The FiscalTimes did an interesting comparison of eating out vs eating in. Their conclusion was that eating at some of the most well-known restaurant chains (Outback, Red Lobster, Olive Garden, etc.) is comparable to preparing the same sort of meal at home, and in fact in many cases is cheaper.

Of course their analysis is horribly unscientific and ignores some critical aspects of the comparison, but there are some things worth looking at in the study.

First I’ll point out the things they ignored which make their comparison not very realistic:

1. Taxes. Yep, they totally ignored the fact that your $20 entree at a typical restaurant actually costs you $21 or more.
2. Tipping. Throw a tyipical tip into the mix and your $20 entree is now pushing $25.
3. Drinks. Of course most folks who have spent any time in the restaurant business know that restaurants make most of their profit on drinks. And not just their alcoholic drinks, but that’s where most of their profit comes from. But $2.99 for a soda is not unusual in these places, which compares to probably $.50 or less if you buy soda from a grocery store. Of course you CAN drink water at the restaurant (but some charge for water too) but nobody actually does that. So that $20 meal is now pushing $28.
4. Gas. Let’s say you have to drive ten miles to eat at the restaurant (of course we have to drive more like 60…). In a fairly decent mileage car, that’s another $1.25 or so. Now your $20 meal is over $29.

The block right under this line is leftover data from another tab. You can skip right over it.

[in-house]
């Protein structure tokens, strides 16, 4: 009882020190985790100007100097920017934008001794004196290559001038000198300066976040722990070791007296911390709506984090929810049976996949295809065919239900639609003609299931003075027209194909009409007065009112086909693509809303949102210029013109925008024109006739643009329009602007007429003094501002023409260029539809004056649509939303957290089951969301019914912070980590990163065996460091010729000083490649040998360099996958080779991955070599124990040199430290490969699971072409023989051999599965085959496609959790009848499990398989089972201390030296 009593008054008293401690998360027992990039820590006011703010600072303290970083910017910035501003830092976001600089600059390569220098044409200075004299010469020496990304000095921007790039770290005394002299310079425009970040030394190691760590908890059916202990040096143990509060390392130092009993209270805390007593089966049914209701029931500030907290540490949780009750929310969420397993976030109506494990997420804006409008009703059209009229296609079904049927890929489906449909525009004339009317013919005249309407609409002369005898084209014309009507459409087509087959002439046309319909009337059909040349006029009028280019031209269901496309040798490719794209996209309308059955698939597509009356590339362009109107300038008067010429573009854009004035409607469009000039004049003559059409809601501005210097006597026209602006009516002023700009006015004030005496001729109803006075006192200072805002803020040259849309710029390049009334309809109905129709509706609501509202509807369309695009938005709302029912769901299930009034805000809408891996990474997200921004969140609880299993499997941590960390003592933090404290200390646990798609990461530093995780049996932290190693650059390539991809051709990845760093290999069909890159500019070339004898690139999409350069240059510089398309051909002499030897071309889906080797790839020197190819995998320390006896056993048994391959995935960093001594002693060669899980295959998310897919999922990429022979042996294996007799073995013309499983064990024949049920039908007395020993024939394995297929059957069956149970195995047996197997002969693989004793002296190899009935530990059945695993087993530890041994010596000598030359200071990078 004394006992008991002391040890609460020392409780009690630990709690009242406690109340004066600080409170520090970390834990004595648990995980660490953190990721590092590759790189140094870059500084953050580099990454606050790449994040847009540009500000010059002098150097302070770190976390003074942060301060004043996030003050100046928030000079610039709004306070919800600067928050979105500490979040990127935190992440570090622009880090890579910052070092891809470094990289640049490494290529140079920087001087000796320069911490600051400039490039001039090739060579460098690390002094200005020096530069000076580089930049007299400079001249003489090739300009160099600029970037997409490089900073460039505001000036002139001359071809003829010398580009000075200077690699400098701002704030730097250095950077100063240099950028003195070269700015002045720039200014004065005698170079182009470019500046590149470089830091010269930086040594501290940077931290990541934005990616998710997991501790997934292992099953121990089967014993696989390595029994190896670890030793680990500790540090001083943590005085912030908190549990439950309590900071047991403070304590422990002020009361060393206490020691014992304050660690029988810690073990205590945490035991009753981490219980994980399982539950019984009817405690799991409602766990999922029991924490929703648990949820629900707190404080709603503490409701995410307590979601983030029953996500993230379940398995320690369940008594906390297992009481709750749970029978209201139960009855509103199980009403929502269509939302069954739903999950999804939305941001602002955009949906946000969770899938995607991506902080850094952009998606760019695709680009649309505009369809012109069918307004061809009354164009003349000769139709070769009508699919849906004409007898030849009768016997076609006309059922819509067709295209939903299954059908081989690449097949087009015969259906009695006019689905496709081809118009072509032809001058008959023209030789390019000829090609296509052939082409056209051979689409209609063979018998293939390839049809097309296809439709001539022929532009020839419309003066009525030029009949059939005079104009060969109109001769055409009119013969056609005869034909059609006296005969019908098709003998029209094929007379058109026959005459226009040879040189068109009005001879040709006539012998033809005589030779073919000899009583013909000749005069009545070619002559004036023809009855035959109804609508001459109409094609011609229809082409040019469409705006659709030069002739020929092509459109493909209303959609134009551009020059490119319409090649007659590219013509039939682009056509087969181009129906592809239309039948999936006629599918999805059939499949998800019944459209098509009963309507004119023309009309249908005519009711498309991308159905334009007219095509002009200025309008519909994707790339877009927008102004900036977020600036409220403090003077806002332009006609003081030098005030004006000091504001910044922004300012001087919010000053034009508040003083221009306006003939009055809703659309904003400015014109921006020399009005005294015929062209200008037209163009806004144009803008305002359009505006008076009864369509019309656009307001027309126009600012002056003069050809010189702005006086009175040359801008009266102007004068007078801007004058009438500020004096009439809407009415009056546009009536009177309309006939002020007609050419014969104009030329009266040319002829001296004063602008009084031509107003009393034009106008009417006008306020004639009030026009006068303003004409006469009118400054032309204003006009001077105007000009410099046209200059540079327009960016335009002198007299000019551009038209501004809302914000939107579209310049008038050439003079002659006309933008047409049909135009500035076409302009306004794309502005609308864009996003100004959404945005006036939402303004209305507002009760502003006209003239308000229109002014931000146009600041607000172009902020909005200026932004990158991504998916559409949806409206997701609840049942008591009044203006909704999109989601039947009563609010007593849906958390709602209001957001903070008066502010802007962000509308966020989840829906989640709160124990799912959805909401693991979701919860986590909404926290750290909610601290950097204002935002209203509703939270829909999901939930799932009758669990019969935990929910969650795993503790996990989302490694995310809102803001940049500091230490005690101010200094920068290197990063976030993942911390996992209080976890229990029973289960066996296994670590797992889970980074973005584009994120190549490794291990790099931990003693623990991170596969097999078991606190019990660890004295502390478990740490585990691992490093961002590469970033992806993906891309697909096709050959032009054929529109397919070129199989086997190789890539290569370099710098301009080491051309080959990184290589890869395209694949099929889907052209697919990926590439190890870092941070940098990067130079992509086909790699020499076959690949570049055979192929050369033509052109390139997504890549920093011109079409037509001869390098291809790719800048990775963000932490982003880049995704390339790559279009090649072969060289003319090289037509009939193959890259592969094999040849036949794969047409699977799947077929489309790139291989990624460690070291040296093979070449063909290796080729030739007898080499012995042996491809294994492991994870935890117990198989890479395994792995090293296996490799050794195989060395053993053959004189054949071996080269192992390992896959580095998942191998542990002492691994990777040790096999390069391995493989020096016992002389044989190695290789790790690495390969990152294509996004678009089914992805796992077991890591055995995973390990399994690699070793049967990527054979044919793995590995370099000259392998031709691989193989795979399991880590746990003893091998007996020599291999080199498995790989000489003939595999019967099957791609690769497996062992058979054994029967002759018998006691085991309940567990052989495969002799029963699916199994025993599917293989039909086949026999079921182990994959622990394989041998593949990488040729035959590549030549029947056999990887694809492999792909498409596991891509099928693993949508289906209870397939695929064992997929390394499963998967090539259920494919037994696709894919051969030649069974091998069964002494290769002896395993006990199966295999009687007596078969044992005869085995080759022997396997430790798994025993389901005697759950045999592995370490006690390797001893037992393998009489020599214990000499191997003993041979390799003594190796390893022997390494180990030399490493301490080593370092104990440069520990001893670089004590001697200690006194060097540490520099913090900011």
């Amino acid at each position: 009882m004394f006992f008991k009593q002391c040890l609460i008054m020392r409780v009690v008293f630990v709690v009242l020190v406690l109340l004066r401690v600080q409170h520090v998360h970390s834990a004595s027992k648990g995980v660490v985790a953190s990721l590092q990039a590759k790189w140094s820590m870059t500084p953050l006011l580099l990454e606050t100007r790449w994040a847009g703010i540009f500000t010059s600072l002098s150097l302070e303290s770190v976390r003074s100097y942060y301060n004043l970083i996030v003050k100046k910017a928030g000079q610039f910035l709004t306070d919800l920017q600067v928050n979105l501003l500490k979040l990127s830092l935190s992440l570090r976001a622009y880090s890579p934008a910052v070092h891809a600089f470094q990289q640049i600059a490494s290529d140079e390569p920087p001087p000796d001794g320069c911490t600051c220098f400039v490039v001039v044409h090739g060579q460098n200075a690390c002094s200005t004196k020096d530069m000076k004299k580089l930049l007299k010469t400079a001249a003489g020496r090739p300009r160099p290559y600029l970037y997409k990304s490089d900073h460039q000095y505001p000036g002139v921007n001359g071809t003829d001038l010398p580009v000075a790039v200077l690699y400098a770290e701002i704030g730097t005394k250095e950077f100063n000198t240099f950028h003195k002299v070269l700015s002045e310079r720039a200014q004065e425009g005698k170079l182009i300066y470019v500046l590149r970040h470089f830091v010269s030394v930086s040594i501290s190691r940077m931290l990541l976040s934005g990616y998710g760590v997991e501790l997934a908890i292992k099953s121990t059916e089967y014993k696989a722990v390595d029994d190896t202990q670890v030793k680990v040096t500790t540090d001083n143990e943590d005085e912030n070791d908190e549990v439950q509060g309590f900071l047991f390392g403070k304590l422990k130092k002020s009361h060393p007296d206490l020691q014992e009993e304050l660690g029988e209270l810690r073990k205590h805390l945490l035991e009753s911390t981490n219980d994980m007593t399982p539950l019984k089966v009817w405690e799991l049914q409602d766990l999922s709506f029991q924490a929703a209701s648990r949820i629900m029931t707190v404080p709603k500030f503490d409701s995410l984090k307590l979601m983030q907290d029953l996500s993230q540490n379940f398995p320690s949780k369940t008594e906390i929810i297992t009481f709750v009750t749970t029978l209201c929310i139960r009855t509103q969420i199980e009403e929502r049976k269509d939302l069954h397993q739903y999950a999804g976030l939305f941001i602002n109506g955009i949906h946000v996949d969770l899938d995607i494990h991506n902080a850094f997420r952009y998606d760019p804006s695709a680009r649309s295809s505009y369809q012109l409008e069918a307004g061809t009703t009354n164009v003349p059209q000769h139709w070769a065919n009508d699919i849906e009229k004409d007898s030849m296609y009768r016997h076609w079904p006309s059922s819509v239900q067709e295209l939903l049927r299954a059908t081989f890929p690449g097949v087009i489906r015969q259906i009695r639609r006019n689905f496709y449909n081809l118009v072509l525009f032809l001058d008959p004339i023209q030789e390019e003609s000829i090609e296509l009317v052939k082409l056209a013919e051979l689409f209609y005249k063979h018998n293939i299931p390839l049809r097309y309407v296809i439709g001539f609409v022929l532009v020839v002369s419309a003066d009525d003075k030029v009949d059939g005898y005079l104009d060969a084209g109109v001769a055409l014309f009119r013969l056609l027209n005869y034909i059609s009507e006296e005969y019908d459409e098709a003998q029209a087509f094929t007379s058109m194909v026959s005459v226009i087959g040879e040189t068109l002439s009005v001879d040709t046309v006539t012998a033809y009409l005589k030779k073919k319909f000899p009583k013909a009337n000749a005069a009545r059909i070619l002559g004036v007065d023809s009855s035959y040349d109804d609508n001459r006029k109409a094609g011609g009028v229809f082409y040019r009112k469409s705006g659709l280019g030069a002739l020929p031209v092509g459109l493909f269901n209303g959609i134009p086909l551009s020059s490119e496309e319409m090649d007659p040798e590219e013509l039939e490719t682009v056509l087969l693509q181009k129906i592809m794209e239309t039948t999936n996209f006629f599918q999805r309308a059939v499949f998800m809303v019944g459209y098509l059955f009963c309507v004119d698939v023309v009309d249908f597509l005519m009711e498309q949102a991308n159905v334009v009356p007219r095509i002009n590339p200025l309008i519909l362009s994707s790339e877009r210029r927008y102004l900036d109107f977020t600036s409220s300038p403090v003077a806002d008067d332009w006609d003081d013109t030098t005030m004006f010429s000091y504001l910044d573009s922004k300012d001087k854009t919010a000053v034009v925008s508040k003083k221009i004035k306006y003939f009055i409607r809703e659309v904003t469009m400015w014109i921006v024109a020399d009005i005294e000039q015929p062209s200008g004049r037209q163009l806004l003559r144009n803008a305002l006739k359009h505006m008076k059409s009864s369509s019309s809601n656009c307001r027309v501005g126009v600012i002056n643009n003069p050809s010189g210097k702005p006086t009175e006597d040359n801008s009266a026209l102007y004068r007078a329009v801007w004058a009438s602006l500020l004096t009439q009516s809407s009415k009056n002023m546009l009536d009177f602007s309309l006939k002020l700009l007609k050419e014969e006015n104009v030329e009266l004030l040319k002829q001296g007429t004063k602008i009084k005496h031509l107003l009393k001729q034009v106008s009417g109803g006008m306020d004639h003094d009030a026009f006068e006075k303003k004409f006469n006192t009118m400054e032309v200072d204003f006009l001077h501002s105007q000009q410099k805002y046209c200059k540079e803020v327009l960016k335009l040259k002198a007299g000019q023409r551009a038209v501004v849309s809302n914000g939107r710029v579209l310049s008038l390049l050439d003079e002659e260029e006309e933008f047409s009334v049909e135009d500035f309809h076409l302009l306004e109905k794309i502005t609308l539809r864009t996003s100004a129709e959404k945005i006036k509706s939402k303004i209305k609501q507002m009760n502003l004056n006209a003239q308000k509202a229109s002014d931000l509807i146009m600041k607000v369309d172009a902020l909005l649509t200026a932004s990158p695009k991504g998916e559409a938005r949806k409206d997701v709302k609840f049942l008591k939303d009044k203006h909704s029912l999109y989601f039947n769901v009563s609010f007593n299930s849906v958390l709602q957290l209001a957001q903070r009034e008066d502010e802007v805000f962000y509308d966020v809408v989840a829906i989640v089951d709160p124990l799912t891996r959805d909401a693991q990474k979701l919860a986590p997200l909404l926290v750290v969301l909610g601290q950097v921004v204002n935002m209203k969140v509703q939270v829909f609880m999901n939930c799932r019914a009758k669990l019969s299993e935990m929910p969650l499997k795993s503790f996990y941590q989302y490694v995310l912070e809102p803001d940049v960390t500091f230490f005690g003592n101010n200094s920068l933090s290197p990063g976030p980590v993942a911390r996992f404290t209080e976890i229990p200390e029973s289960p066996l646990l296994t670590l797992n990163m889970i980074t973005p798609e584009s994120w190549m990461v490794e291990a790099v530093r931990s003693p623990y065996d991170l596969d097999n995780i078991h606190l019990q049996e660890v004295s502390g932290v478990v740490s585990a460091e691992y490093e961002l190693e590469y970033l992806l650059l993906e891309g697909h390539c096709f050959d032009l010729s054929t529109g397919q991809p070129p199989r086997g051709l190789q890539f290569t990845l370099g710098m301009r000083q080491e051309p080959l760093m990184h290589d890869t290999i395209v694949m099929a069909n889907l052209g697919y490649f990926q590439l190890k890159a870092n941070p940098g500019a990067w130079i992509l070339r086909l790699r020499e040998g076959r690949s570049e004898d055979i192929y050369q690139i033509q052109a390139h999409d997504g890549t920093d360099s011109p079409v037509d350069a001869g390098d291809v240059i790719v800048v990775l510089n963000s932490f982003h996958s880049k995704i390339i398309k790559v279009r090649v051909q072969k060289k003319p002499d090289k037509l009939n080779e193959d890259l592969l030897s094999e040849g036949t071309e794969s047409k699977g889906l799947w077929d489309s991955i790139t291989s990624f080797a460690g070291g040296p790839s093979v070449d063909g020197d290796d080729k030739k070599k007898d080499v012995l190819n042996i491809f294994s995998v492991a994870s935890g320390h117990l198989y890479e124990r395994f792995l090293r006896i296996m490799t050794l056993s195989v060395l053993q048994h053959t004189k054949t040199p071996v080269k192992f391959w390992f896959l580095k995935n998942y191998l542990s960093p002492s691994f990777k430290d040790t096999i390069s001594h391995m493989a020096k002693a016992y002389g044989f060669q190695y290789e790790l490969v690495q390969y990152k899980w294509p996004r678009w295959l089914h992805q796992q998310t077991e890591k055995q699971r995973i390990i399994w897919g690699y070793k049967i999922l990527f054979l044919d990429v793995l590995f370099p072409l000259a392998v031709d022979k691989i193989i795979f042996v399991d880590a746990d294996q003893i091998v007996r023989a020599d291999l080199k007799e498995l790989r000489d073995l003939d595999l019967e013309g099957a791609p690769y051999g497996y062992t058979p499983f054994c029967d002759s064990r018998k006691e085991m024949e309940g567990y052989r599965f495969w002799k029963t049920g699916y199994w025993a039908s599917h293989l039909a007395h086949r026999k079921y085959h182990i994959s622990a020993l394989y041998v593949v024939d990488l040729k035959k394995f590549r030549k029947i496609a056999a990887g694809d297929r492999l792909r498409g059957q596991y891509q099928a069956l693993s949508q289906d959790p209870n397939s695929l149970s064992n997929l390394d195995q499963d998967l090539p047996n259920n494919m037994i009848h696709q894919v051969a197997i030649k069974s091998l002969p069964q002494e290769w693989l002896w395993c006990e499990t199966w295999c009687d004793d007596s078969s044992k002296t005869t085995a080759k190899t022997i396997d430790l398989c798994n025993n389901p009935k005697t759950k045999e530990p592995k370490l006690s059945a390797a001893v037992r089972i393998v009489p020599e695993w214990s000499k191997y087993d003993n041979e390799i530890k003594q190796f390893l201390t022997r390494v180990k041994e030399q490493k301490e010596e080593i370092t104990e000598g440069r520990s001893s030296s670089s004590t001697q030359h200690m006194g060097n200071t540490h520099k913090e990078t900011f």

OK, but still, is there anything here worth considering from a restaurant meal perspective?

Yeah, I think so. In general eating at home is more economical because of the ability to purchase large amounts of items and cook portions of it. Most responsible grocery shoppers buy large amounts of staple items such as potatoes, vegetables, hamburger, chicken breasts, salads, etc… In the comparison cited above they purchased food for the specific purpose of making a meal, so they didn’t “make” a salad, they bought a “bag-o-salad” instead, and did not consider the potential for the bag to have been enough for two meals. A typical head of lettuce, bag of carrots, couple of tomatoes, etc. can make enough salad for a week of home cooked meals.

But…

Let’s say you want something unusual that doesn’t really fit with your typical purchases. Lobster maybe. Or shrimp. Or salmon… In those cases you end up purchasing single-meal amounts of such items because you’re not planning on eating salmon all week, and it’s a bit of a pain to try to keep salmon in the freezer which is already full of hamburger and chicken breasts…

In those cases eating out actually might be as cheap or cheaper than making the meal at home, especially if you are out of the house anyway for some reason and you aren’t making a special trip just to eat.

Of course if your home menu is made up primarily of toast, macaroni & cheese, Ramen noodles or peanut butter, then this sort of comparison is sort of silly… In that case it’s cheaper to eat out if you just hop from one Sam’s club or Costco or similar store and just scarf up their samples…